By AMY NEWMAN ’86
When I was a student at Cornell, I suffered from various eating disorders and disordered behaviors — restricting, binging, purging and generally feeling bad about myself most of the time. I hung onto them for longer than I care to remember, and I’m hoping for the seniors who are graduating in December and May that you leave your eating disorder and your disordered eating here in Ithaca.
Call it a college thing. You did it to deal with the stress/distress/anxiety of school, to manage too much work and too little time, to transition into adulthood. Blame whatever and whomever you’d like, but don’t take this with you.
I went to Cornell in the ’80s, during the pre-Internet, pre-answering machine era when we talked to our parents once a week and waited in our dorm rooms for phone calls. A lot has changed, but a lot hasn’t. Women, and increasingly men, struggle with body image and eating. We torture ourselves to fit a stereotype and punish ourselves when we fall short. We want to be perfect.
Part of adulthood is knowing what we need and trusting ourselves. As Cornellians, we’re smart — we know that diets don’t work. All of the evidence tells us that, in the long run, people gain more than they lose. Yet you engage in dieting behaviors like restricting only to have them backfire. Skipping meals leads to a cycle of overeating. Your body is hungry and will compensate for deprivation. This is well documented, and yet we think we can outwit what’s natural. Maybe we’re not that smart after all.
Every body is different and our eating is complicated. A nutritionist can tell you what’s best for you personally, but concepts such as intuitive eating and mindful eating are gaining traction. These approaches include learning what your body needs without starving or stuffing it — identifying subtle signs of hunger and satiety and learning to respect your body’s signals.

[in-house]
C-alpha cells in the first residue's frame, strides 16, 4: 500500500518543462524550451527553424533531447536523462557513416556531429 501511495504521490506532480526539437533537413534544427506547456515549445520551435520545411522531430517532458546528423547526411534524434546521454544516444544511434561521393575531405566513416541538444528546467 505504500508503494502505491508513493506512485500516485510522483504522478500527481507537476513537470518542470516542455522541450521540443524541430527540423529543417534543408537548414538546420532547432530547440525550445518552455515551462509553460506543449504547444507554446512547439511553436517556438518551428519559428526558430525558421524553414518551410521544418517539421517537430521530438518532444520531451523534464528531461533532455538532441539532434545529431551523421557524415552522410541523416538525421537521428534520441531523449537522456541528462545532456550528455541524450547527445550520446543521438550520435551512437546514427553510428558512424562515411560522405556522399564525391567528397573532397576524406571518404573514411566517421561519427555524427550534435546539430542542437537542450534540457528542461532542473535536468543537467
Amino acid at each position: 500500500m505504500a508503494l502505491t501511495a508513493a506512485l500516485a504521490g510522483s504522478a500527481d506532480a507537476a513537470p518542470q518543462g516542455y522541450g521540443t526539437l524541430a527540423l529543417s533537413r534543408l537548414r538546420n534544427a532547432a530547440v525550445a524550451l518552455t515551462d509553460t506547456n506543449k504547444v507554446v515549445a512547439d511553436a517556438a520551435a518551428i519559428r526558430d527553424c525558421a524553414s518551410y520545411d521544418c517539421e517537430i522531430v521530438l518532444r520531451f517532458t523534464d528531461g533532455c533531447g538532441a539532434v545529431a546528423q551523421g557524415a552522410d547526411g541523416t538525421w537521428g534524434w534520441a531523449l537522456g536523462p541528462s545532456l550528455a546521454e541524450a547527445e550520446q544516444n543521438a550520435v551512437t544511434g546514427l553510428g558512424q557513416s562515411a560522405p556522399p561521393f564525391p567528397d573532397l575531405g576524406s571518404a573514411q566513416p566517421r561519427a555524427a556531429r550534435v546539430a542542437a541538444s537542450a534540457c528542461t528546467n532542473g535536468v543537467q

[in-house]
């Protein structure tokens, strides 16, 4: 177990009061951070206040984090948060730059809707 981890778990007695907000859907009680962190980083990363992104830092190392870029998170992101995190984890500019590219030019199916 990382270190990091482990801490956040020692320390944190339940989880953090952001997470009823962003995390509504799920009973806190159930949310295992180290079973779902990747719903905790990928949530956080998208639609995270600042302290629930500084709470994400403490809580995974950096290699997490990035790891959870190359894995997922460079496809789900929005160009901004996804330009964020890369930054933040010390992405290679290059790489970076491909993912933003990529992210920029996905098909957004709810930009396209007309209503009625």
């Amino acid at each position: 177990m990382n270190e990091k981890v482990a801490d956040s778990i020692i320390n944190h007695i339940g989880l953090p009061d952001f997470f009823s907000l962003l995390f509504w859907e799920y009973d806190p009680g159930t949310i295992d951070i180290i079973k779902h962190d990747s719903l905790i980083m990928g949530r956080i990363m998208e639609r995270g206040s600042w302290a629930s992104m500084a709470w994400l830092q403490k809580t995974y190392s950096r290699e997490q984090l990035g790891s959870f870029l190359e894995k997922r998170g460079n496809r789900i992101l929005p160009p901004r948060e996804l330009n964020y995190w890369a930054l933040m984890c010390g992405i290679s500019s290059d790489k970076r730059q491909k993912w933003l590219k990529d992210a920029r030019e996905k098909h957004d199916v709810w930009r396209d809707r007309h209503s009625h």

In her book Life Without Ed, Jennie Schaefer personifies her eating disorder as “Ed” in order to separate from him. One of the most important things she’s learned is to eat. Imagine that! If you knew you would eat breakfast every day, would you eventually stop bingeing the night before? If you ate more lipids in your diet (I won’t call them “fats”), would you feel more satisfied and prevent binges? If you gave up the list of foods you refuse eat, would you, like most people, just get tired of them and move onto to healthier options?
At her Mindful Eating workshop, Dr. Jean Kristeller at Indiana State University asks people what percentage of their waking hours they spend thinking about food, their weight and their bodies — including planning meals, cooking, obsessing about what we ate and will eat, counting calories, so on. What is your number? Are you happy with this? If the number were smaller, what could you do with the extra time? Could you learn that what and how you eat says nothing about who you are?
Reprogramming yourself is not an easy process and may take a while. Start today. Call Gannett, read Jennie Schaefer’s book, get yourself into therapy or find a nutritionist.
Trying to control what you eat is a losing game. Often, strength comes from letting go rather than holding on. May 29 is called “Commencement” for a reason: It’s a beginning. The sooner you stop disordered eating behavior, the easier it will be to stop — and then you can begin the rest of your life.
Amy Newman is a senior lecturer of management communication in the Cornell School of Hotel Administration and co-facilitates CHEW, Circle for Healthy Eating and Wellness, a peer support group in Ithaca (email@example.com). Guest Room appears periodically this semester.